Uncomfortable: End of Life

A few months ago I started at St. Mary’s Hospice. In Hospice you are SURROUNDED by people at the end of their lives; and for the first two months, when I was training and following the nurses, and the social workers and our CNA’s – I cried every day. (Not joking, my boyfriend deserves a gold star for being such a good listener) Because we, as Americans, have been trained to see the end of life as something that isn’t a part of life. We have been conditioned to see the end as “the end”, when it could be a beautiful beginning or a peaceful transition.

Golden Star Boyfriend - date night
Golden Star Boyfriend – date night

Accidents, or unintentional injuries, are the leading cause of death for women ages 15-34 and for men ages 15-44. However, it is far more likely now that we will die of a debilitating disease. The top causes for people 85 years and older being heart disease and cancer, because we are living longer now than we ever have before. Do you know how you want to die? Have you thought about it? It’s a scary conversation, and not one we handle well as a society. Talking about death makes people uncomfortable. It makes death, and everything that comes with it, REAL… but that’s only IF we talk about it. If we don’t talk about death – maybe, just maybe, death won’t find us.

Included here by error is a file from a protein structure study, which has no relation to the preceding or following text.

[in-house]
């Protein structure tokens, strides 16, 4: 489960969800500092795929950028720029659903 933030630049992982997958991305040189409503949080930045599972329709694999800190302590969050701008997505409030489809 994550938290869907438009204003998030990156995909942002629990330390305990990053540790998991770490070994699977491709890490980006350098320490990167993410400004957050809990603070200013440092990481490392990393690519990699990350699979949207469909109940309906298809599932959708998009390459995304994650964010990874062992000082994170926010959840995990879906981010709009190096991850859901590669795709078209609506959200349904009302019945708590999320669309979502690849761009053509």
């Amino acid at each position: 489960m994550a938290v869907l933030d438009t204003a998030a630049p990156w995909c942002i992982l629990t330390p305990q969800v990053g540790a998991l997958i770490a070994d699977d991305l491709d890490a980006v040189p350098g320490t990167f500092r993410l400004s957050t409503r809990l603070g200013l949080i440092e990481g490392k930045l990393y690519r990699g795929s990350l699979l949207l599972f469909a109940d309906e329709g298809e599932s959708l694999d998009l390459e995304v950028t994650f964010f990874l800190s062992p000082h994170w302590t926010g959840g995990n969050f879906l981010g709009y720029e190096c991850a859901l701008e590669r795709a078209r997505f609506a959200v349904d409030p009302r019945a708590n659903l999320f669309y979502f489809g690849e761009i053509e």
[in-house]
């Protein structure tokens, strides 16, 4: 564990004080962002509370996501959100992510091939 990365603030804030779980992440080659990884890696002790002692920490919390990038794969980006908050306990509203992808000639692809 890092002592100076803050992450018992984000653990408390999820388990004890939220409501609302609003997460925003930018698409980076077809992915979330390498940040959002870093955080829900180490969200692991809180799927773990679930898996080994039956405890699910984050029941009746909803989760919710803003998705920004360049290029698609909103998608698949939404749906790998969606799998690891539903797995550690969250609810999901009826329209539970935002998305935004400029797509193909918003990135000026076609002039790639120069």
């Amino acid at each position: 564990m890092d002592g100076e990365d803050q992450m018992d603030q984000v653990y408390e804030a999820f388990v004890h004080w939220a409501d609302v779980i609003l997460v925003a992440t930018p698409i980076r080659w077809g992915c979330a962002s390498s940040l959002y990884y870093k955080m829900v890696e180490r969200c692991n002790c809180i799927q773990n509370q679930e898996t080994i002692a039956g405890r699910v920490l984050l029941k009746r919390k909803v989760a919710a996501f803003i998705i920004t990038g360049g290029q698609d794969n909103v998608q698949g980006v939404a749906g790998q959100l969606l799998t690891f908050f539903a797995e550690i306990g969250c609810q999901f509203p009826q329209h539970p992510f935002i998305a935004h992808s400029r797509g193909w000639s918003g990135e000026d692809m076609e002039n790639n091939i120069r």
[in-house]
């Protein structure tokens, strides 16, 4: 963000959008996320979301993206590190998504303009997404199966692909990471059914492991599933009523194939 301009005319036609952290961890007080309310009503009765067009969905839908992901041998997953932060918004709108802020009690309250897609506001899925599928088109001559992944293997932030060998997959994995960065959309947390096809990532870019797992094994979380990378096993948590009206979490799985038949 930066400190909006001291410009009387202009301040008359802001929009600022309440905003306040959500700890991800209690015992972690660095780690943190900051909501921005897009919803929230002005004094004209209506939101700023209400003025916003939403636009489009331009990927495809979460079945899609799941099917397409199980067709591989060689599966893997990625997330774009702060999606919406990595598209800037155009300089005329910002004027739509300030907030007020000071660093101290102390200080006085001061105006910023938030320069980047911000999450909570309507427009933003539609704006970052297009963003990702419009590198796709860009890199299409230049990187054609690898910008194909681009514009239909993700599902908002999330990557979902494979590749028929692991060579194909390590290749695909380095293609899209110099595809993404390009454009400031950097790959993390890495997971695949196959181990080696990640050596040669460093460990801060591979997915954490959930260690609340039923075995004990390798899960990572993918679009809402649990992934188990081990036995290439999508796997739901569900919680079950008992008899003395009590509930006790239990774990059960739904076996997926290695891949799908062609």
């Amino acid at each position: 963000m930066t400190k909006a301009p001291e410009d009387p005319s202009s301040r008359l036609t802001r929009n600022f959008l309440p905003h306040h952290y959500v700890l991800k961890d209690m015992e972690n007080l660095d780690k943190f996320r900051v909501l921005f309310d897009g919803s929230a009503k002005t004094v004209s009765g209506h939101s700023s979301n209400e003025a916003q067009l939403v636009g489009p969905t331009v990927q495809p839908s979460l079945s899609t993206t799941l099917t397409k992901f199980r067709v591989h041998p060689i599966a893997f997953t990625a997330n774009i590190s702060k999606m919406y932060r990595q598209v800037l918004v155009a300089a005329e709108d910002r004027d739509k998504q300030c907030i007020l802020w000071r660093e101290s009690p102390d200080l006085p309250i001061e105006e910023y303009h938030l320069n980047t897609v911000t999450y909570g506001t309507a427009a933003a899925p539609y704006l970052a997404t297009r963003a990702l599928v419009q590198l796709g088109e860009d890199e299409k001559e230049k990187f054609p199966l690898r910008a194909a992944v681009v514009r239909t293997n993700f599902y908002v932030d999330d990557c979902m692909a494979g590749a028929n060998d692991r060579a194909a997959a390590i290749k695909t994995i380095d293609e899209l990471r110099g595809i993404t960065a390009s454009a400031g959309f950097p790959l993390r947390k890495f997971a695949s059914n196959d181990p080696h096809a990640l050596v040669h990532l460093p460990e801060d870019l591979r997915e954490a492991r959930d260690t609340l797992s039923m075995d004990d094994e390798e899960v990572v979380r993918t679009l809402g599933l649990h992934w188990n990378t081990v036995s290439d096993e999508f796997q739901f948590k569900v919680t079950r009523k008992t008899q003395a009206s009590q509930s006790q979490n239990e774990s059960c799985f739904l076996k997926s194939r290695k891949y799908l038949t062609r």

We are so uncomfortable with our own mortality, we spend our lives attempting to discredit it. We continue to fight for our names to go down in the history books, we want our glory to be shouted from the heavens – we want to be immortal in a mortal society. **NEWS FLASH: this is NOT currently possible** Waiting to have the conversation about end of life care is hurting not only you, but the people around you – because they don’t know what you want at that stage in your life. We cannot honor each other’s choices, if we don’t give one another the opportunity to voice them.

Family day in Seattle, WA

When I was growing up, my parents talked to us about their wishes – even though I begged them not too. No child wants to think about their parents – or siblings – or best friend, passing away or getting into an accident; but life happens. We need to prepare for the “what if”, and help our loved ones prepare as well.

My little brother and I
Family vacation in Monterey Bay, CA – 2009


Dad and I
Air Race party – 2011

How you may ask? With an advance directive. For those of you who don’t know what an advance directive is, it is a legal form that tells your loved ones what you would, or wouldn’t want in terms of care, if you cannot tell them yourself. My little brother is my “durable medical power of attorney” which means he is responsible for making healthcare decisions for me if I am unable to do so. This wasn’t an easy conversation. Death and dying, honoring choices and advance directives – are all HARD, sometimes too real of topics. That being said, my dad has always told us to give him, “a cigar and a whiskey and roll (him) in the pool” when it’s his time… not sure how I feel about that comment still – but that’s about as real as you can get.

Please, take the 15 minutes and complete your advance directive.  Give your loved ones a gift, that will literally last a lifetime.  Talk to one another about how you want to spend the end of your life.  Only we can give a voice to the conversations we need to have.

Let’s get uncomfortable and discuss our end of life decisions.
Let’s get REAL, and have the courage to ask, “Do you know how you want to die“?



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